Apples, Blueberries, Broccoli Decrease Mortality Risk Interview with:
apple-flavenoidsNicola Bondonno PhD
National Health and Medical Research Council Early Career Research Fellow
School of Medical and Health Sciences
Edith Cowan University
Joondalup  Perth WA What is the background for this study?

Response: In an aging society, there could be a huge importance in appropriate evidence-based diets to reduce mortality risk. Therefore, our main question was ‘do diets high in flavonoids reduce the risk of all-cause and cause-specific mortality and is this relationship affected by lifestyle risk factors for early mortality’?

In brief, this is the largest study of flavonoid intake and mortality outcomes to date. This population based cohort study was conducted in 56,048 men and women of the Danish Diet, Cancer, and Health Cohort, followed for 23 years, with estimated intakes of 219 individual flavonoid compounds. The results provide a clarity not seen in previous smaller, often underpowered studies. What are the main findings? 

Response: Our main finding was that a moderate habitual intake of flavonoids was inversely associated with all-cause, cardiovascular- and cancer-related mortality. This inverse association plateaued at intakes of approximately 500 mg/day. This threshold level is well within daily dietary achievable limits: one cup of tea, one apple, one orange, 100 g of blueberries, and 100 g of broccoli would provide most of the flavonoid subclasses and over 500 mg of total flavonoids. Interestingly, those at the highest risk of early mortality (smokers and high alcohol consumers) appeared to benefit the most from higher flavonoid intakes. What should readers take away from your report?

Response: Our results suggest that flavonoids afford the most protection to smokers and high alcohol consumers – this finding requires confirmation in clinical trials. Future studies are required to determine which types of cardiovascular disease and which types of cancer flavonoids are most protective against. This could give us clues regarding the mechanisms by which flavonoids exert their effects. What recommendations do you have for future research as a result of this work?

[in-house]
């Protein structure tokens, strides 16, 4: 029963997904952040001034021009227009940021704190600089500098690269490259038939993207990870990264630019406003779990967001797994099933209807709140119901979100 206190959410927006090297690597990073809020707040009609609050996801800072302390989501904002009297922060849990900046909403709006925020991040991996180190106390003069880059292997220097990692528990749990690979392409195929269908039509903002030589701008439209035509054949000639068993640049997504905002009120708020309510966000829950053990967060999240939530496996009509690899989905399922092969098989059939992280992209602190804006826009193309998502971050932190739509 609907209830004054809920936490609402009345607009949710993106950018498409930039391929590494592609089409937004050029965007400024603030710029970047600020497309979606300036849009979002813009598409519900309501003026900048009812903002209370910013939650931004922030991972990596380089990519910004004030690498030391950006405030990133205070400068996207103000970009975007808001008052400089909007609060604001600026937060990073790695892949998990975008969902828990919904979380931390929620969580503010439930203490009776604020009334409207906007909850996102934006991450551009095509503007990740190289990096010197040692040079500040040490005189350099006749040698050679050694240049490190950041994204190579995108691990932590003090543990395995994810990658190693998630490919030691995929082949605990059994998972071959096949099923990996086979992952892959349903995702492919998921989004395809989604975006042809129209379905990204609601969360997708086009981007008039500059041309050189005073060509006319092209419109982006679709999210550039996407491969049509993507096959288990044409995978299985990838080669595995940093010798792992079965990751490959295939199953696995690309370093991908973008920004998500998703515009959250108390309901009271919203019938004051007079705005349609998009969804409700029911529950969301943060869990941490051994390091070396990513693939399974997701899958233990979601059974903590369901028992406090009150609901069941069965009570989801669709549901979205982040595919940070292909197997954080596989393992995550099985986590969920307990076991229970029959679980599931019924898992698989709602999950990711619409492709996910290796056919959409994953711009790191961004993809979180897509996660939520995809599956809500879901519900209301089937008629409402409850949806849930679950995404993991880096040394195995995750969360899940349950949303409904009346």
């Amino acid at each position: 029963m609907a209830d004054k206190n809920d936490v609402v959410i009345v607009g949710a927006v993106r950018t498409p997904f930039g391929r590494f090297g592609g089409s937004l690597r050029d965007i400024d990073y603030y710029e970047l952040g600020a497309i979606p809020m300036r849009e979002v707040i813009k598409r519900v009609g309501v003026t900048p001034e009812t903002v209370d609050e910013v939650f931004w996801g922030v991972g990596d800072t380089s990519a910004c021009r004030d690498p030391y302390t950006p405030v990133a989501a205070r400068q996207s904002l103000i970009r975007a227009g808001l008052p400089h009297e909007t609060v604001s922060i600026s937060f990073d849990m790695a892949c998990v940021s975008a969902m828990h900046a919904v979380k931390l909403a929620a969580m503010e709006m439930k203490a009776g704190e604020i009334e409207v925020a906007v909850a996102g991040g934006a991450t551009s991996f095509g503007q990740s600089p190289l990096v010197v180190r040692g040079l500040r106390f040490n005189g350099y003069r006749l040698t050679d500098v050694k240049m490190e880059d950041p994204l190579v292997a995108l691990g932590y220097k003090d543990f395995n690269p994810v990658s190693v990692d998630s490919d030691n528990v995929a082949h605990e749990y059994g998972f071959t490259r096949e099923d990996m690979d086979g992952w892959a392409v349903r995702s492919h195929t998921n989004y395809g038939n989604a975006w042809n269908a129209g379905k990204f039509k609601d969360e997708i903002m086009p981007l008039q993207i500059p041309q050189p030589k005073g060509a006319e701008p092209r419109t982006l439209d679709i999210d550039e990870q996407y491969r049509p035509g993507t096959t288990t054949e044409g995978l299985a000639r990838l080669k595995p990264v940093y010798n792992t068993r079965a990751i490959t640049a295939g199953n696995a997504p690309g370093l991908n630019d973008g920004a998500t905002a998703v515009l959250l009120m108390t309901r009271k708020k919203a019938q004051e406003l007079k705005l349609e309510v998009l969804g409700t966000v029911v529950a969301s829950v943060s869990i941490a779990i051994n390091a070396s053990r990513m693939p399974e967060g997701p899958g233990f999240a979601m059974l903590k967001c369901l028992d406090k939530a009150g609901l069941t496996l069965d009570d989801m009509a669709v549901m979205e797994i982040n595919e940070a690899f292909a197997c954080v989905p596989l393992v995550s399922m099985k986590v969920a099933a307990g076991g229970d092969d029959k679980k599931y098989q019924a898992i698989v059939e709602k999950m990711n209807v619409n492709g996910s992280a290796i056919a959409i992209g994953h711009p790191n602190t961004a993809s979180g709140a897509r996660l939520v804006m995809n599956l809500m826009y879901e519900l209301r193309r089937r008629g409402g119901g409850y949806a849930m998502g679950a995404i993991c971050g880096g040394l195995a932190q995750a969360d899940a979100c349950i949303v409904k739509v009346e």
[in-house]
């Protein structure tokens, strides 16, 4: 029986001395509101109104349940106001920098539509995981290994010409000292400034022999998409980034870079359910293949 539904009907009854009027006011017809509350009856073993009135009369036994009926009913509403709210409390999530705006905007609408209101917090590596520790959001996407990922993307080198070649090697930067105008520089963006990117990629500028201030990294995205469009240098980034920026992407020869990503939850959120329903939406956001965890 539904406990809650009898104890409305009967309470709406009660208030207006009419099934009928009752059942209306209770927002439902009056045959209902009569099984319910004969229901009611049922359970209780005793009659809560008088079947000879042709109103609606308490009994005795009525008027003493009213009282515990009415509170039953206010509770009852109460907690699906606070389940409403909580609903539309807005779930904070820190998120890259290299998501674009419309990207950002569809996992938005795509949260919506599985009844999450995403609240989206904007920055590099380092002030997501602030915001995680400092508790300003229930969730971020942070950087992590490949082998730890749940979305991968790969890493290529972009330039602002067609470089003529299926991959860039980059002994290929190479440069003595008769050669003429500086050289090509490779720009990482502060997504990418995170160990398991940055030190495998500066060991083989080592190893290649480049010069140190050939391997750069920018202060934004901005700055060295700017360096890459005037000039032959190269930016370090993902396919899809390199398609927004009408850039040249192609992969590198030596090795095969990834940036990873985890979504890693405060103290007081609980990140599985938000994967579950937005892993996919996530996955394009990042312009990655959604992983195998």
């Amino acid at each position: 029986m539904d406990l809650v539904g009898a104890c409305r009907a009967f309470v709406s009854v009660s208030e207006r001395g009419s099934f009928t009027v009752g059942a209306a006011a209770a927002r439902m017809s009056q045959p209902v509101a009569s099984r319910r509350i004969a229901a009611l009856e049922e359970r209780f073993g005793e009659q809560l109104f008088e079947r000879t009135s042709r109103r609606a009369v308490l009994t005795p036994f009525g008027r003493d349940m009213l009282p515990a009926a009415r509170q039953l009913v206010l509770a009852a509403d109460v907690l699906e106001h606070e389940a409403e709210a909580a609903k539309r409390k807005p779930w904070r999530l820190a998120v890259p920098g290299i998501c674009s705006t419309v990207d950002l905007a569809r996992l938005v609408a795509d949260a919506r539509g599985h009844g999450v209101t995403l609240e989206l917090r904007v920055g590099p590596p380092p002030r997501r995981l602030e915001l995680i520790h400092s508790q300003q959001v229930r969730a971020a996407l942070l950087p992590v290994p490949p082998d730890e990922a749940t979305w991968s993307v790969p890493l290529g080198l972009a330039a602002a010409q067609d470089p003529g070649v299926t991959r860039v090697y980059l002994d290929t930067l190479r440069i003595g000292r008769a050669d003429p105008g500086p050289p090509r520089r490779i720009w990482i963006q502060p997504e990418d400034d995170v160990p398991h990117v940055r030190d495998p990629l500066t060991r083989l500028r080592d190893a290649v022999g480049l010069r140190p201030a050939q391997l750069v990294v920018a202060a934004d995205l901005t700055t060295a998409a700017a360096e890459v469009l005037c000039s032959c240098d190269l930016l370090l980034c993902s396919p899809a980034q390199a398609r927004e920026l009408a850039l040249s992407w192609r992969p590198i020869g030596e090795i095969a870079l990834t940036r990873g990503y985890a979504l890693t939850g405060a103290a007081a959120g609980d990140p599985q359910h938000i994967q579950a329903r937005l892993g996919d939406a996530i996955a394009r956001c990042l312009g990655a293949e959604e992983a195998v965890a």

Response: In this study we found that the protective effect of flavonoids was strongest for smokers and those who drink more than the recommended 2 standard drinks per day. These people are at a high risk of heart disease and cancer and appeared to benefit the most from a flavonoid-rich diet.

It is important to note that flavonoid consumption does not counteract all of the increased risk of death caused by smoking and high alcohol consumption. By far the best thing to do for your health is to quit smoking and keep your alcohol consumption below the recommended 2 standard drinks per day.


Flavonoid intake is associated with lower mortality in the Danish Diet Cancer and Health Cohort

Nicola P. Bondonno, Frederik Dalgaard, Cecilie Kyrø, Kevin Murray, Catherine P. Bondonno, Joshua R. Lewis, Kevin D. Croft, Gunnar Gislason, Augustin Scalbert, Aedin Cassidy, Anne Tjønneland, Kim Overvad & Jonathan M. Hodgson

Nature Communications volume 10, Article number: 3651 (2019)

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Last Updated on August 13, 2019 by Marie Benz MD FAAD